Instructor: Charlie Garrod, Michael Hilton

Formerly 08-421

These days we are surrounded by sensing and computation. Smart devices, such as smartphones, smartwatches, are packed with sensors. While they are already very useful devices, we have only started to scratch the surface here. The aim of this class will be to introduce the students to building and understanding smart sensing devices. The course will include discussion into contribution of various fields, including human-computer interaction, embedded computing, computer vision, distributed systems, machine learning, signal processing, security, and privacy. We will discuss how these various disciplines are coming together to form an end-to-end system that generates useful and user-actionable data. We will take a hands-on approach towards building and evaluating these systems. The students will gain practical experience in developing sensing systems in different application domains, such as activity recognition, health sensing, gestural interaction, etc. You will learn about embedded systems and understand the advantages and limitations of different platforms. You will learn about sensors and how to interface them with the real world to be able to get useful and actionable data. You will learn how to build a network of sensors that can communicate with each other. You will also learn about storing the sensor data for visualization, analysis and presentation both locally and to the cloud. The course will be a combination of lectures, tutorials, class discussions, and demonstrations. Students will be evaluated based on 5 mini-projects/assignments, class participation, weekly reading summaries, and a final project. All hardware resources will be provided to the students and they will be given an option to take their final prototypes with them for the cost of the hardware components. The only requirement for the class is that the students should have reasonable programming experience and an interest in tinkering.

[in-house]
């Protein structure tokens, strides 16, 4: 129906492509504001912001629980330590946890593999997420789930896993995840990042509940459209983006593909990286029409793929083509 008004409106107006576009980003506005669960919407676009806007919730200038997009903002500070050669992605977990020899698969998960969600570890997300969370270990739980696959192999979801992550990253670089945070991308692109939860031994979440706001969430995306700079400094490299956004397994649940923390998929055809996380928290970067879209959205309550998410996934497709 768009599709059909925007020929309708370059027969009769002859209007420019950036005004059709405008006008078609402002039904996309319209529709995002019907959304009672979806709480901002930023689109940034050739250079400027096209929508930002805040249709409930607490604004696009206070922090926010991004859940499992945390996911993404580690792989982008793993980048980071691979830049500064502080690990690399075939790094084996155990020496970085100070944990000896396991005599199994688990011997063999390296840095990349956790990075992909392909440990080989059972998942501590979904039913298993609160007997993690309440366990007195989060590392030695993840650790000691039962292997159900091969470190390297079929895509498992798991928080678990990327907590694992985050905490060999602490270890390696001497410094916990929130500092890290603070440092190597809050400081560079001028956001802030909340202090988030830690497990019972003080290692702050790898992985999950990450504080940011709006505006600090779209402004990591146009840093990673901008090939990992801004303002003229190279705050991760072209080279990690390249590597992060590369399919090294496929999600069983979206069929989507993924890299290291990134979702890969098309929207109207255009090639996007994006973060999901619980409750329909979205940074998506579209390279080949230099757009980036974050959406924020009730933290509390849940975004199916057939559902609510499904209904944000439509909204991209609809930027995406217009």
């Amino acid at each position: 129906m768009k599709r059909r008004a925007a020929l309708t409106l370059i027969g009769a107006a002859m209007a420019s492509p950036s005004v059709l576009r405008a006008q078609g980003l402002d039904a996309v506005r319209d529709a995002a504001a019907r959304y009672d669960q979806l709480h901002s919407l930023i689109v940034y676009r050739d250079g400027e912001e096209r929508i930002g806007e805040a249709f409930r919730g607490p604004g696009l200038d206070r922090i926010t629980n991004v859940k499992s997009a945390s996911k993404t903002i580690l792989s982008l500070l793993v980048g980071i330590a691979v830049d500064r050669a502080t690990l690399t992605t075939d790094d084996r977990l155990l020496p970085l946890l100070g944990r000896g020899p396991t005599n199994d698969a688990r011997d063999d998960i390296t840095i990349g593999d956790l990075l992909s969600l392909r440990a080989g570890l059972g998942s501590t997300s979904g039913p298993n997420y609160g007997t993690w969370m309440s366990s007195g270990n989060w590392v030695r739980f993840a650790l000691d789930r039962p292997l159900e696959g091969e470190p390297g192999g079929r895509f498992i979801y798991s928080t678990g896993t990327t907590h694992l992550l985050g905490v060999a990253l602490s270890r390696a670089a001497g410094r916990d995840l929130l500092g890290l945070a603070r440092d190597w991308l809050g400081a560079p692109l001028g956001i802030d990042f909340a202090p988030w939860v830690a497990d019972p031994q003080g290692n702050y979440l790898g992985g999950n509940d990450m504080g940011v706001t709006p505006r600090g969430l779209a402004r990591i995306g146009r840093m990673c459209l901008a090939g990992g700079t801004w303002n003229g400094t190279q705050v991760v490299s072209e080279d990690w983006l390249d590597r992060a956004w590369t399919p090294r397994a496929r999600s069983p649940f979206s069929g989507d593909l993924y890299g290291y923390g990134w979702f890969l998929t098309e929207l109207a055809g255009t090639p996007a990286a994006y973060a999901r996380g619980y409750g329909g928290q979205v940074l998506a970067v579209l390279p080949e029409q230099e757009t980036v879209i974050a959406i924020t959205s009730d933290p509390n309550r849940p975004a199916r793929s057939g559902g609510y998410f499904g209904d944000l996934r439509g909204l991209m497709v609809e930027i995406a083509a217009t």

Instructor: Mayank Goel

Formerly 15-437

This course will introduce concepts in programming web application servers. We will study the fundamental architectural elements of programming web sites that produce content dynamically. The primary technologies introduced will be the Django framework for Python and Java Servlets, but we will cover related topics as necessary so that students can build significant applications. Such topics include: HTTP, HTML, CSS, Javascript, XML, Design Patterns, Relational and Non-relational Databases, Object-Relation Mapping tools, Security, Web Services, Cloud Deployment, Internationalization, and Scalability and Performance Issues. Students must be comfortable programming in Java and/or Python to register for this course. Students must provide their own computer hardware for this course.

Instructor: Jeffrey Eppinger